McConnell: Making the Senate Work Again


John David Dyche


The United States Senate is often called "the world's greatest deliberative body."  Kentucky's Mitch McConnell, the Senate's Republican leader, wants to make that description true again. 

With that goal in mind McConnell made an important speech on the Senate floor last week.  All students of American government, indeed all American citizens, should read or watch it. 

McConnell is in the midst of a tough reelection campaign.  He is taking fire from both a Republican primary rival and a Democratic general election opponent.

But as he has done many times before, and usually without getting attention, much less credit, for it, McConnell is putting the country's best interests ahead of political concerns.  This time his mission is to save the Senate from itself.

The mainstream media often tries to make McConnell the villain in stories about the Senate's dysfunction.  He acknowledges that he and his party have some responsibility, but he still seeks to recover and preserve the special role the Senate plays in producing "durable and stable legislative consensus."

McConnell argues that in America's toughest crises, the Senate has been "the tool that has enabled us to find our footing almost every time."  He notes the bipartisan support that measures like Social Security, Medicare, Medicaid, the Voting Rights Act of 1965, and the Americans With Disabilities Act enjoyed.

"None of this happened by throwing these bills together in a backroom and dropping them on the floor with a stopwatch running," McConnell contends.  "It happened through a laborious process of legislating, persuasion, and coalition-building" that "took time and hard work," and "guaranteed that every one of these laws had stability."

By contrast, today's Senate is marked by a majority that simply imposes its will.  Instead of meaningful debate the proceedings are often little more than a Senator standing "in front of a giant poster board making some poll-tested point of the month," McConnell says.

The recent move by Democratic Majority Leader Harry Reid to "defy bipartisan opposition" and change the Senate rules by simple majority vote got a lot of attention.  But this partial repeal of the Senate's venerable super-majority requirements is only one of several regrettable changes under Reid's regime.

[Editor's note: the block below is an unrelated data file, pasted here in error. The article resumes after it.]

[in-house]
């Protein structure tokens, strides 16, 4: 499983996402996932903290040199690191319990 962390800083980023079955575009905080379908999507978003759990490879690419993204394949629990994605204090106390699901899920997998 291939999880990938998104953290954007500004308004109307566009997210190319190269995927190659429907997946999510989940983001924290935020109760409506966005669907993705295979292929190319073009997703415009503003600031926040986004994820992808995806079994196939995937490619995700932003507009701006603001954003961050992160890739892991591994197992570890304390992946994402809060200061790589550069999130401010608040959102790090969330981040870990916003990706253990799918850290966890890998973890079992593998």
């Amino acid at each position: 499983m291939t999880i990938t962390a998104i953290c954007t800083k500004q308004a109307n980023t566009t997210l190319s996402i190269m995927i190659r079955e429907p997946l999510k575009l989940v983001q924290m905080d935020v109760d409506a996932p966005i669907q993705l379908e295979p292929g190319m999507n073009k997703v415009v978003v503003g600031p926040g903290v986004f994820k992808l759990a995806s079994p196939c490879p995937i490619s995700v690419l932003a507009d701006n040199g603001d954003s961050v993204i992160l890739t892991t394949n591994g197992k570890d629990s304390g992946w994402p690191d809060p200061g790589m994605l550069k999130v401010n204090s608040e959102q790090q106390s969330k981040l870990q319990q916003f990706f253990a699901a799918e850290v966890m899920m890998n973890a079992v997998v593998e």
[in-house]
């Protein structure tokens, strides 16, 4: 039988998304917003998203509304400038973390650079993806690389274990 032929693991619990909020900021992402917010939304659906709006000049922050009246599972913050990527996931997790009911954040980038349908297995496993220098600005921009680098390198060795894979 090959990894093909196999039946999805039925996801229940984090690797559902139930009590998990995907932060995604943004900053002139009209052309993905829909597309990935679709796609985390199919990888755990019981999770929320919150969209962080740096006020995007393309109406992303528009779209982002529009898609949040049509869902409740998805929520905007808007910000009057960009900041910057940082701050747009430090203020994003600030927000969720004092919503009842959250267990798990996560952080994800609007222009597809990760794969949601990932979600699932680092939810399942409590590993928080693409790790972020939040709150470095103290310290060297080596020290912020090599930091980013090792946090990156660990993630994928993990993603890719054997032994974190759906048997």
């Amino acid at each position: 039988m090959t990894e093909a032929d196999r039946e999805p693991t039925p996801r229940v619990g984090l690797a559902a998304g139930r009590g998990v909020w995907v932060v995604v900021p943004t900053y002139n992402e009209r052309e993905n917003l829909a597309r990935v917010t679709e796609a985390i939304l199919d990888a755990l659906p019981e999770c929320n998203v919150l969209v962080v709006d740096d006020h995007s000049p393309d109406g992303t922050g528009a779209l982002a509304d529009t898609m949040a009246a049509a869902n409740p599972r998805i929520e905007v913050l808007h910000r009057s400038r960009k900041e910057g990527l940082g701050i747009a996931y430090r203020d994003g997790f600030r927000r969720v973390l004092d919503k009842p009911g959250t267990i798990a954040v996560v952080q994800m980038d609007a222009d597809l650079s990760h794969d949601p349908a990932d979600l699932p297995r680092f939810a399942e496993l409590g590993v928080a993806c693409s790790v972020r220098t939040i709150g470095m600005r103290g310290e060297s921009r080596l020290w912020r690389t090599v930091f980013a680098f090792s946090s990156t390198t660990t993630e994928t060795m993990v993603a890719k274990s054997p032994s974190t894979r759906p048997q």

McConnell calls for three major reforms.  He wants to reinvigorate the committee process, restore the right of Senators to offer and debate amendments to legislation, and extend the Senate's truncated workweek.

The once powerful committee process helps produce bipartisan consensus according to McConnell.  "By the time a bill got through a committee, you could expect it to come out in a form that was broadly acceptable to both sides."

Now, however, "major legislation is routinely drafted not in committee but in the Majority Leader's conference room and then dropped on the floor with little or no opportunity for members to participate in the amendment process, virtually guaranteeing a fight."

A free and open amendment process may make for more tough votes, McConnell says, but it would also make the Senate less contentious.  When the Majority Leader blocks amendments, as Reid did last week on an unemployment bill, Senators who have already been shut out of any meaningful committee input have an incentive to retaliate.

Finally, McConnell calls for a longer Senate workweek.  He says that working more would also help force consensus as it did in days past.

None of this would do away with partisanship, of course.  "But when the Senate is allowed to work the way it was designed to," McConnell says, "it arrives at a result that's acceptable to people all along the political spectrum."

McConnell concluded with the historical observation that historians regard Lyndon Johnson's "well-known heavy handedness" as a kind of mastery of the Senate.  But LBJ's successor as Senate Majority Leader, the mild-mannered Democrat Mike Mansfield of Montana, spent "the next 16 years restoring the Senate to a place of greater cooperation and freedom."

If Republicans win a net gain of six seats and retake the Senate majority this year and McConnell remains the GOP leader, look for him to model his majority leadership after Mansfield's.  One good MM deserves another.

As Kentuckians cast their ballots for Senator later this year, they should remember that McConnell is positioned to have a positive impact on truly big, bipartisan, constitutional, and institutional issues.  Everyone already knows the Senate race in Kentucky is important, but McConnell's speech shows that it is even more significant than people realize.

The future of the Senate as a functional institution is at stake.  McConnell promises changes that will restore that "most exclusive club" to its critical place in the American political system.


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